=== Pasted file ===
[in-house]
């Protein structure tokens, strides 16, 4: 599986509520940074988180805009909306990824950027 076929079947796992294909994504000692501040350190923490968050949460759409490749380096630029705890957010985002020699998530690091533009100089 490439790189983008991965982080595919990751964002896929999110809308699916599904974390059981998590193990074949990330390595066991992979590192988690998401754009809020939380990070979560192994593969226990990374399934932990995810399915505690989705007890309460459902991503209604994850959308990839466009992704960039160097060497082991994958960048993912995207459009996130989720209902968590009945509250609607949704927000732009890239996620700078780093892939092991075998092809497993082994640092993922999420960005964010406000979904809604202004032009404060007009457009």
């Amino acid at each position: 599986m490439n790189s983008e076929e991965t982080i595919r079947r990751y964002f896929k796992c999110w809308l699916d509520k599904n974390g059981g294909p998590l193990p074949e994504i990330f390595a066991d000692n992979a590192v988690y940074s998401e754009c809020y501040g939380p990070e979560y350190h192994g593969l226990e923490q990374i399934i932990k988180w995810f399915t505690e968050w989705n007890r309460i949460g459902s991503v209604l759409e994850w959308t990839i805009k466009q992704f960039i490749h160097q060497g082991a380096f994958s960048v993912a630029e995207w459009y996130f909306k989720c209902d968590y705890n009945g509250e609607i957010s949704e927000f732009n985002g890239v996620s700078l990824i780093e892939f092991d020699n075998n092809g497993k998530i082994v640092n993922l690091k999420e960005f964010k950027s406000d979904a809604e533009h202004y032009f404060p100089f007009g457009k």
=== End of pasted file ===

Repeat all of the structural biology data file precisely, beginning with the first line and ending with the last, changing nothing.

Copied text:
[in-house]
């Protein structure tokens, strides 16, 4: 599986509520940074988180805009909306990824950027 076929079947796992294909994504000692501040350190923490968050949460759409490749380096630029705890957010985002020699998530690091533009100089 490439790189983008991965982080595919990751964002896929999110809308699916599904974390059981998590193990074949990330390595066991992979590192988690998401754009809020939380990070979560192994593969226990990374399934932990995810399915505690989705007890309460459902991503209604994850959308990839466009992704960039160097060497082991994958960048993912995207459009996130989720209902968590009945509250609607949704927000732009890239996620700078780093892939092991075998092809497993082994640092993922999420960005964010406000979904809604202004032009404060007009457009």
């Amino acid at each position: 599986m490439n790189s983008e076929e991965t982080i595919r079947r990751y964002f896929k796992c999110w809308l699916d509520k599904n974390g059981g294909p998590l193990p074949e994504i990330f390595a066991d000692n992979a590192v988690y940074s998401e754009c809020y501040g939380p990070e979560y350190h192994g593969l226990e923490q990374i399934i932990k988180w995810f399915t505690e968050w989705n007890r309460i949460g459902s991503v209604l759409e994850w959308t990839i805009k466009q992704f960039i490749h160097q060497g082991a380096f994958s960048v993912a630029e995207w459009y996130f909306k989720c209902d968590y705890n009945g509250e609607i957010s949704e927000f732009n985002g890239v996620s700078l990824i780093e892939f092991d020699n075998n092809g497993k998530i082994v640092n993922l690091k999420e960005f964010k950027s406000d979904a809604e533009h202004y032009f404060p100089f007009g457009k």